Reported by Nick Cosstick, Policy Researcher, Centre for Science and Policy (CSaP)
This year, CSaP partnered with the Wellcome Sanger Institute for a series of workshops on equity in international research collaborations––a fair distribution of responsibilities, benefits, and kudos between low and middle-income country (LMIC) researchers and high-income country (HIC) researchers.
Wellcome Sanger’s mission is to use information from genome sequences to advance understanding of biology and improve health. They do this by conducting research which cannot easily be conducted elsewhere. Wellcome Sanger’s Policy Team was recently tasked with examining their research culture to see how it can underpin excellent science. An important dimension of an excellent research culture is equity in collaborations with international researchers. The importance of this dimension spurred Wellcome Sanger’s Policy Team to consult with international researchers to draft a definition of ‘equitable collaboration’ and a series of guidelines to ensure that equity is embedded into their practices and processes. CSaP convened a series of workshops, on behalf of Wellcome Sanger’s Policy Team, which brought LMIC researchers together with HIC researchers and funders to attain feedback on this drafted work. The workshops also provided the opportunity to consider general strategies for, and challenges to, embedding equity in the broader research culture.
The first workshop was held as an online exploratory session on 29 April 2022. This format allowed for the inclusion of a broad range of LMIC researchers. Wellcome Sanger’s proposed definition of ‘equitable collaboration’ and their drafted guidelines were well received by the attendees, though some alterations were suggested. Other initiatives, and research, focused on equitable collaborations also received attention. In particular, it was hoped that Wellcome Sanger’s finalised guidelines could be shared more widely via the UK Collaborative on Development Research’s Equitable Partnerships Resource Hub––which hosts tools, guidance, and resources for ensuring that equity is embedded into international research collaborations.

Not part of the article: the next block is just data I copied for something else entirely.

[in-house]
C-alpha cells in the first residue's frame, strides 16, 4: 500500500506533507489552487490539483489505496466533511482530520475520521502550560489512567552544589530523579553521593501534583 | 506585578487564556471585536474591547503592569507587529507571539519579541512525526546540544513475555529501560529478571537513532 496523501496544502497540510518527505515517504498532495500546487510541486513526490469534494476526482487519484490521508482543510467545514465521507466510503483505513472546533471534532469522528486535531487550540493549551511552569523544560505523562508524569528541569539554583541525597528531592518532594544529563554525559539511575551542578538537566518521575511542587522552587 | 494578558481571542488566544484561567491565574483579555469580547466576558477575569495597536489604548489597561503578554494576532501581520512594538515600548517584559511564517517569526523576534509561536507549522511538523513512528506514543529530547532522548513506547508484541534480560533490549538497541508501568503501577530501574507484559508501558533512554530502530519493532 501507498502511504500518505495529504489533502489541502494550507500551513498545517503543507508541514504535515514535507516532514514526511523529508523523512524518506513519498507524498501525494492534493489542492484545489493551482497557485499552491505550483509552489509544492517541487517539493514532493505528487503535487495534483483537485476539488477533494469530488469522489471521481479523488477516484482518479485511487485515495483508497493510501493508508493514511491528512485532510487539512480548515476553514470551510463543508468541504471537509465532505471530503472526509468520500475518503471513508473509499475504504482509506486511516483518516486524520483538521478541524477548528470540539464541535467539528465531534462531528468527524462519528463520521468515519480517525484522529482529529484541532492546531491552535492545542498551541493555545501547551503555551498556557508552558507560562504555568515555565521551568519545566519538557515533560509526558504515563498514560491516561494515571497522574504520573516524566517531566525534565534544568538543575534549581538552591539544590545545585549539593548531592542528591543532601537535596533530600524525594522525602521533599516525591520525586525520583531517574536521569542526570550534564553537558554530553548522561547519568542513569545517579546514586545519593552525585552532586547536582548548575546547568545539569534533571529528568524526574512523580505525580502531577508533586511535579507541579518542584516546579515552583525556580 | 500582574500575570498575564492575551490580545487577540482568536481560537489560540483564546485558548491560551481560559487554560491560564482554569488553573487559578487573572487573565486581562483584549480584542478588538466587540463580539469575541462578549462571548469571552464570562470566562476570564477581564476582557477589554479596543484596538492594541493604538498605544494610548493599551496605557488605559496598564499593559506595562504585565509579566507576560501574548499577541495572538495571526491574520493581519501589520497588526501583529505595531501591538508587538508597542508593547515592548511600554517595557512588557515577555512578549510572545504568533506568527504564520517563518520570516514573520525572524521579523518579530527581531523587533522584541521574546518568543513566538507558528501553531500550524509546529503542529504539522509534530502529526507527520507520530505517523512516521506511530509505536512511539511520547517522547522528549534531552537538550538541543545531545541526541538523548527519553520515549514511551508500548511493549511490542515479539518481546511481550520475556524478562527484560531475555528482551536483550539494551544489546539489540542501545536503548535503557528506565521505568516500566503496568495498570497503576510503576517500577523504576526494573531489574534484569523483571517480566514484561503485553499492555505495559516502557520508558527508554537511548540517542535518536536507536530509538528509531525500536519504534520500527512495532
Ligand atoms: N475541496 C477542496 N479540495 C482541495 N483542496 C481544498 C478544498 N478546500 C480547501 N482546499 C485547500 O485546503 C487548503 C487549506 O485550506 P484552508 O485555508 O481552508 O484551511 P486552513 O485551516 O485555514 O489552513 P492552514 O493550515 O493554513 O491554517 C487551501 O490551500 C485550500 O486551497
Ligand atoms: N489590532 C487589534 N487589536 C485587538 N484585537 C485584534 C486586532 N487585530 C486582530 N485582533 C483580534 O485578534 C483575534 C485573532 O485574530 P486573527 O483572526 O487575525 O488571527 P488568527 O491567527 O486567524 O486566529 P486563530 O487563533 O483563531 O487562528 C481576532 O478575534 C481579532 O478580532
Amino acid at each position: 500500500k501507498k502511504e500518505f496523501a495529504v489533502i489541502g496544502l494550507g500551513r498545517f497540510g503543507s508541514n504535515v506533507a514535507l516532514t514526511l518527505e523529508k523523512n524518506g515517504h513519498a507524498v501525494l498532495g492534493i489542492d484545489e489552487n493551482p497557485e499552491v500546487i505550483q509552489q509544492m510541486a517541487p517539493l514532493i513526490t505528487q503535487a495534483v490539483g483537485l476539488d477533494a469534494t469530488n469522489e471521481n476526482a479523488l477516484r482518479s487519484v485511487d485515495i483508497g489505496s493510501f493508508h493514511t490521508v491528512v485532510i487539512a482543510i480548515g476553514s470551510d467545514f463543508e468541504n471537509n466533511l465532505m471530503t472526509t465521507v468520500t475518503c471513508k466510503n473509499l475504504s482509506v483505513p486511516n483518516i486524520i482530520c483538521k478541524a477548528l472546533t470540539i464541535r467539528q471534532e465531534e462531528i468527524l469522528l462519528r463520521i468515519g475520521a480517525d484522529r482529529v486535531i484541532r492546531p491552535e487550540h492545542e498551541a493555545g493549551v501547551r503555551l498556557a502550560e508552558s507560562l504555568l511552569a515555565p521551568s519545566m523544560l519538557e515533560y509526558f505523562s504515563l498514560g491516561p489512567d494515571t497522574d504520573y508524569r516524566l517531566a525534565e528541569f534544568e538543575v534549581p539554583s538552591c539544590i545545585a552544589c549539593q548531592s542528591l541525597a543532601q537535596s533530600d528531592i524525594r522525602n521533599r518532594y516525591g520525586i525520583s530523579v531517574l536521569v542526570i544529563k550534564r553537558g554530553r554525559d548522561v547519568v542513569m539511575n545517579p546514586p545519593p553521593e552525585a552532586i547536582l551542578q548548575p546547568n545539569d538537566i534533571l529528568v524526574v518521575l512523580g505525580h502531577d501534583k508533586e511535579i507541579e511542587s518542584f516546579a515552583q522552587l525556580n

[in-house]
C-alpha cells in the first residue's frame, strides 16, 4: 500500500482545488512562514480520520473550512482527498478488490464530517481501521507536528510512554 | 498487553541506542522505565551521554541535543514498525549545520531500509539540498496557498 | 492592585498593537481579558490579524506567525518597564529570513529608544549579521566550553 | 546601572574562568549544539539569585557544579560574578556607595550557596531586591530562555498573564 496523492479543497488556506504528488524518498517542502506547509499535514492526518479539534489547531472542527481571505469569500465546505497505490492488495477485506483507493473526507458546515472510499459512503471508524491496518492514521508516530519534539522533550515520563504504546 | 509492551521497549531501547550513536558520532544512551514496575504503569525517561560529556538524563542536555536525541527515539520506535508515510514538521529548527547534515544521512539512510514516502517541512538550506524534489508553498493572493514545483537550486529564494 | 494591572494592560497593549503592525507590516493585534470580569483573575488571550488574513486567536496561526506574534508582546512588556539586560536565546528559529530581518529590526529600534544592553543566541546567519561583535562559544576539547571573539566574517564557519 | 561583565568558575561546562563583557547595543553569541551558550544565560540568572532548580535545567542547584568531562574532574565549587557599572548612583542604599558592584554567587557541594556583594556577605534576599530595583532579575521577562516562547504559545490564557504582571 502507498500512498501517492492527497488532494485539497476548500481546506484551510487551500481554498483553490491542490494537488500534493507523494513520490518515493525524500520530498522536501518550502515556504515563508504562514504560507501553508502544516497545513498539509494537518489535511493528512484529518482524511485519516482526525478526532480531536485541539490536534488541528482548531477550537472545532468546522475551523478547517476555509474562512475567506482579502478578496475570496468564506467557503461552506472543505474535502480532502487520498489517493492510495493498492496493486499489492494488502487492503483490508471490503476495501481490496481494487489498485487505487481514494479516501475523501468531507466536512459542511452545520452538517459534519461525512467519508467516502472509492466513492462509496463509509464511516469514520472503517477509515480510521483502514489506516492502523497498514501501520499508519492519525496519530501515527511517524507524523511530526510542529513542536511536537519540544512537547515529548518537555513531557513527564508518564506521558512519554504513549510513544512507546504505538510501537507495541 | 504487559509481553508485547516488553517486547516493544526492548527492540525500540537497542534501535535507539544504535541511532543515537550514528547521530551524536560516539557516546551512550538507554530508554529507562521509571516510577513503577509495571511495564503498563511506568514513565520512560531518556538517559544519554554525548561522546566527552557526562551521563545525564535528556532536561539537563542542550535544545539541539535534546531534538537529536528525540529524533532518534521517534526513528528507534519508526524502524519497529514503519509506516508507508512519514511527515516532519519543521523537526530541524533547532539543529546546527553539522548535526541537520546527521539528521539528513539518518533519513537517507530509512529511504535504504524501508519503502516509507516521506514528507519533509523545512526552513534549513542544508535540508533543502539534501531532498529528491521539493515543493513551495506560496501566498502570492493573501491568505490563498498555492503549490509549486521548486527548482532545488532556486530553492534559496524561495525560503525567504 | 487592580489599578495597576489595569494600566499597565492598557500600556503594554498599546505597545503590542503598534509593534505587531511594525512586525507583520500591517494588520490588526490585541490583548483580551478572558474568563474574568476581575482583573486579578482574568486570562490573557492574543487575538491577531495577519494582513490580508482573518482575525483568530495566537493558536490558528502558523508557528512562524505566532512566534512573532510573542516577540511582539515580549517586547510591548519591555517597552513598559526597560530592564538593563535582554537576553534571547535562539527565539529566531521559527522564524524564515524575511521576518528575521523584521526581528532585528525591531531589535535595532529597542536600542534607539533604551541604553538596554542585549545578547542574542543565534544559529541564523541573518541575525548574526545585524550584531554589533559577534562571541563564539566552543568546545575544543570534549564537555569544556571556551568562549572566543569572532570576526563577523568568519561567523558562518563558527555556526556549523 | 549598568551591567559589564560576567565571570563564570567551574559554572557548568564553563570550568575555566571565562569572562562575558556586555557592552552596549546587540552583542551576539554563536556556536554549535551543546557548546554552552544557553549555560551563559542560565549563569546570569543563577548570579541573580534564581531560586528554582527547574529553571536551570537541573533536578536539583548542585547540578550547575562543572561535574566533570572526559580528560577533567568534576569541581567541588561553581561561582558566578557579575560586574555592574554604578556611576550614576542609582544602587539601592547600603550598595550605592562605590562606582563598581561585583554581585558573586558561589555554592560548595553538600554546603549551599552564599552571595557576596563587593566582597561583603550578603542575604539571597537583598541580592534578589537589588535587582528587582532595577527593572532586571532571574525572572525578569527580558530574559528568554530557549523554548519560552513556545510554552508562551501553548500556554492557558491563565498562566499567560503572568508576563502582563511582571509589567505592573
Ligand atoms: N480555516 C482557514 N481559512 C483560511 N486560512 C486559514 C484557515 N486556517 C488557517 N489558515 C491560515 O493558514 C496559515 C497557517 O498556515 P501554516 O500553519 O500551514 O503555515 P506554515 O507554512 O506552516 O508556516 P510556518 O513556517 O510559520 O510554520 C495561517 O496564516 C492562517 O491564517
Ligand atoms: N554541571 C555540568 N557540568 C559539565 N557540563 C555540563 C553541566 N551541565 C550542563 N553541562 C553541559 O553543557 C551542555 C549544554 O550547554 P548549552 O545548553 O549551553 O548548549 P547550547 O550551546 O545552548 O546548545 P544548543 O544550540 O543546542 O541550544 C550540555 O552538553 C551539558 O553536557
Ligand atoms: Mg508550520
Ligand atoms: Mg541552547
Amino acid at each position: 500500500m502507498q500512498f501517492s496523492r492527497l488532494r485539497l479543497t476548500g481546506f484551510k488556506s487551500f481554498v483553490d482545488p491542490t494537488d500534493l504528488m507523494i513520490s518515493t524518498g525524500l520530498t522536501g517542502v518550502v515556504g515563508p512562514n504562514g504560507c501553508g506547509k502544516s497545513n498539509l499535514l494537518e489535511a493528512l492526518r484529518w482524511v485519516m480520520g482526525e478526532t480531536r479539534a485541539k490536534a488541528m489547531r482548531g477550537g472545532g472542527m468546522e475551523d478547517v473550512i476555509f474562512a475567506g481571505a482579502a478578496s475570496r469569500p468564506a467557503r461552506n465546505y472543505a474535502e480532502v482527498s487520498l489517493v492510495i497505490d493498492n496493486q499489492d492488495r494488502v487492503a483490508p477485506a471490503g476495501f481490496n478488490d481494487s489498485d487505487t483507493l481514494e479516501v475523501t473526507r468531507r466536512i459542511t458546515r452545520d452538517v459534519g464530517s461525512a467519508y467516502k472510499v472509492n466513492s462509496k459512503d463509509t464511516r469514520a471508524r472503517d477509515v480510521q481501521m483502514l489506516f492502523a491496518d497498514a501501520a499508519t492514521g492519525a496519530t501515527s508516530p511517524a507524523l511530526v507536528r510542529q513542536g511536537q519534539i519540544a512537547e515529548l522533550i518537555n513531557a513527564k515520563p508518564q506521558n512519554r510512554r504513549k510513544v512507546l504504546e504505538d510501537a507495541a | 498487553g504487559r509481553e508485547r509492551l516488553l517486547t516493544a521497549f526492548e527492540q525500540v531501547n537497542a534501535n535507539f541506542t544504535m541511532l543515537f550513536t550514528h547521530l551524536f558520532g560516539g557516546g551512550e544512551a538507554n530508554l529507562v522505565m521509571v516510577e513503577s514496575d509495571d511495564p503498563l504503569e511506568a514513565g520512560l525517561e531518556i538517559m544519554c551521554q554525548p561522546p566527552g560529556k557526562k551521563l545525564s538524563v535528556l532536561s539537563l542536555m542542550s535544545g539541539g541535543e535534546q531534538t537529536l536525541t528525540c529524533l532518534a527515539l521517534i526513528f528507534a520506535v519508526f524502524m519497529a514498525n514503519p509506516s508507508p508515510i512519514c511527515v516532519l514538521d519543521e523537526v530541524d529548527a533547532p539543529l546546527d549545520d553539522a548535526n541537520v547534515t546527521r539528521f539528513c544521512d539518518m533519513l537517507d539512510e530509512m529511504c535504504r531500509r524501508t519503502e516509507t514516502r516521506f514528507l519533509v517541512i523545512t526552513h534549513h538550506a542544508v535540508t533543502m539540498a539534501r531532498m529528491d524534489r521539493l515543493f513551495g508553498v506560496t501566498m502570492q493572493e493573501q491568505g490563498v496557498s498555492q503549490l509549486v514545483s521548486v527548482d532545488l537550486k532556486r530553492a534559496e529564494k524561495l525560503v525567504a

Beyond a focus on equity initiatives, practical changes to the research culture were suggested, as well as models for change. A key theme of this discussion was how to achieve equity throughout the different stages of the research process––from the contracting stage to the authorship stage. Contracts received particular attention. The cultural gulf between LMIC researchers and HIC administrators can lead to contractual disagreements regarding fair treatment, in which the former hold little power. Stress was also put on the need for network building between LMICs, an activity which Wellcome Sanger could incentivise and/or fund. Participants were also invited to share positive examples of equitable research collaborations which might serve as models for Wellcome Sanger’s initiative. Cambridge-Africa‘s ALBORADA Research Fund––which provides small grants to collaborations between Cambridge academics and sub-Saharan African researchers to run studies, buy equipment, fund travel, etc.––was one such example.
The second workshop was held in Cambridge on 23 May 2022. Its purpose was to build upon the exploratory session, by gaining further feedback on the draft guidelines, and challenging HIC researchers and funders to consider what a broader model of equitable collaborations should look like. Once again, the draft guidelines were warmly received, with some alterations suggested. Much of the discussion focussed on the uneven distribution of resources between LMIC and HIC researchers. Research management support and time were cited as two examples. The barriers generated by the funding process were also highlighted. In particular, application criteria––such as the requirement for a main applicant––generally bias collaborations in favour of HIC researchers. Barriers are also created by the current approach to publishing, from authorship credit not being fairly distributed to the favouring of ‘international journals’––based in HICs––when publishing collaborative research. Finally, attention was drawn to the distinction between equitable collaborations carried out in research institutes versus universities. Whilst equitable collaborations can more easily be incentivised through Wellcome Sanger’s annual appraisals, universities may require a broader cultural change. It was hoped that Wellcome Sanger’s initiative might inspire such change.